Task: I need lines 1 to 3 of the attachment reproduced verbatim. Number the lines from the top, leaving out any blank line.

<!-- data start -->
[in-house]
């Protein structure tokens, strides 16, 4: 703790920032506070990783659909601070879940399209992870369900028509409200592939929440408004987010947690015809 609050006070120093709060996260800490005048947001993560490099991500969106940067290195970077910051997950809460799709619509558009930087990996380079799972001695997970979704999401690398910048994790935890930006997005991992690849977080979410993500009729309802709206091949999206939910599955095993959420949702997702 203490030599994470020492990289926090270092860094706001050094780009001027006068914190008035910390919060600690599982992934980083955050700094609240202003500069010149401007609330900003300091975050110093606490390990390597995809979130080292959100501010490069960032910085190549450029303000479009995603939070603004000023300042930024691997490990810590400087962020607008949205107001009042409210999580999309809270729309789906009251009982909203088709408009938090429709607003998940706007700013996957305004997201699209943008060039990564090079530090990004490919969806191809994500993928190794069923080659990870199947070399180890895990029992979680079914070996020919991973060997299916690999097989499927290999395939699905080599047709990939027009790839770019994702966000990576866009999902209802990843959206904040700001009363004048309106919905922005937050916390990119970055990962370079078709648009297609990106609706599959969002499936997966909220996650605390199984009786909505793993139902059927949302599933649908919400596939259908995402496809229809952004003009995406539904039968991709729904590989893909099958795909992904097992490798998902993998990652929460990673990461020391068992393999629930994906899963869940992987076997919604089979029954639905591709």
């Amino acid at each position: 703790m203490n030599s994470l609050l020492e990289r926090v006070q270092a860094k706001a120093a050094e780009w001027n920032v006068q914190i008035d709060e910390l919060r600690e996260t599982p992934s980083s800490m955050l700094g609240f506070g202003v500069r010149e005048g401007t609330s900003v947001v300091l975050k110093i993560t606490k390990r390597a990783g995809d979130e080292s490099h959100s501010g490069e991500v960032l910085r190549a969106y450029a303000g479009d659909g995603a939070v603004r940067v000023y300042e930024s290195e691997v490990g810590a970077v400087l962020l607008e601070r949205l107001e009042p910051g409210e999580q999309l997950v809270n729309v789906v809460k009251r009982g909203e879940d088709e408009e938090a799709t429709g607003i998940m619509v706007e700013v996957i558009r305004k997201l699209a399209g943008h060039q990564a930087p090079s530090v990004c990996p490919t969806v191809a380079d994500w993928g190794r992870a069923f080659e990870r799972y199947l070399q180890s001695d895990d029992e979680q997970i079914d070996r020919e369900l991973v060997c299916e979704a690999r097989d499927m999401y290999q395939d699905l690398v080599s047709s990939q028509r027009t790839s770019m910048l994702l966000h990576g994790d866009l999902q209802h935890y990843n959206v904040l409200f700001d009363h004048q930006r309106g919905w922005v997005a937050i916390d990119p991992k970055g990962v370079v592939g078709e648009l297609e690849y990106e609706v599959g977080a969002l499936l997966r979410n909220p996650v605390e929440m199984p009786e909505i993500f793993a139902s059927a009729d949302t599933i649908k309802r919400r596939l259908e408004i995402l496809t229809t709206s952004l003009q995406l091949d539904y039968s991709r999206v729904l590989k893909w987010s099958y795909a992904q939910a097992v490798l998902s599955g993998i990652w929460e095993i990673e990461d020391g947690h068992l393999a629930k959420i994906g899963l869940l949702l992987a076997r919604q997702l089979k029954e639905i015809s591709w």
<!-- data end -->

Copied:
[in-house]
């Protein structure tokens, strides 16, 4: 703790920032506070990783659909601070879940399209992870369900028509409200592939929440408004987010947690015809 609050006070120093709060996260800490005048947001993560490099991500969106940067290195970077910051997950809460799709619509558009930087990996380079799972001695997970979704999401690398910048994790935890930006997005991992690849977080979410993500009729309802709206091949999206939910599955095993959420949702997702 203490030599994470020492990289926090270092860094706001050094780009001027006068914190008035910390919060600690599982992934980083955050700094609240202003500069010149401007609330900003300091975050110093606490390990390597995809979130080292959100501010490069960032910085190549450029303000479009995603939070603004000023300042930024691997490990810590400087962020607008949205107001009042409210999580999309809270729309789906009251009982909203088709408009938090429709607003998940706007700013996957305004997201699209943008060039990564090079530090990004490919969806191809994500993928190794069923080659990870199947070399180890895990029992979680079914070996020919991973060997299916690999097989499927290999395939699905080599047709990939027009790839770019994702966000990576866009999902209802990843959206904040700001009363004048309106919905922005937050916390990119970055990962370079078709648009297609990106609706599959969002499936997966909220996650605390199984009786909505793993139902059927949302599933649908919400596939259908995402496809229809952004003009995406539904039968991709729904590989893909099958795909992904097992490798998902993998990652929460990673990461020391068992393999629930994906899963869940992987076997919604089979029954639905591709």
């Amino acid at each position: 703790m203490n030599s994470l609050l020492e990289r926090v006070q270092a860094k706001a120093a050094e780009w001027n920032v006068q914190i008035d709060e910390l919060r600690e996260t599982p992934s980083s800490m955050l700094g609240f506070g202003v500069r010149e005048g401007t609330s900003v947001v300091l975050k110093i993560t606490k390990r390597a990783g995809d979130e080292s490099h959100s501010g490069e991500v960032l910085r190549a969106y450029a303000g479009d659909g995603a939070v603004r940067v000023y300042e930024s290195e691997v490990g810590a970077v400087l962020l607008e601070r949205l107001e009042p910051g409210e999580q999309l997950v809270n729309v789906v809460k009251r009982g909203e879940d088709e408009e938090a799709t429709g607003i998940m619509v706007e700013v996957i558009r305004k997201l699209a399209g943008h060039q990564a930087p090079s530090v990004c990996p490919t969806v191809a380079d994500w993928g190794r992870a069923f080659e990870r799972y199947l070399q180890s001695d895990d029992e979680q997970i079914d070996r020919e369900l991973v060997c299916e979704a690999r097989d499927m999401y290999q395939d699905l690398v080599s047709s990939q028509r027009t790839s770019m910048l994702l966000h990576g994790d866009l999902q209802h935890y990843n959206v904040l409200f700001d009363h004048q930006r309106g919905w922005v997005a937050i916390d990119p991992k970055g990962v370079v592939g078709e648009l297609e690849y990106e609706v599959g977080a969002l499936l997966r979410n909220p996650v605390e929440m199984p009786e909505i993500f793993a139902s059927a009729d949302t599933i649908k309802r919400r596939l259908e408004i995402l496809t229809t709206s952004l003009q995406l091949d539904y039968s991709r999206v729904l590989k893909w987010s099958y795909a992904q939910a097992v490798l998902s599955g993998i990652w929460e095993i990673e990461d020391g947690h068992l393999a629930k959420i994906g899963l869940l949702l992987a076997r919604q997702l089979k029954e639905i015809s591709w």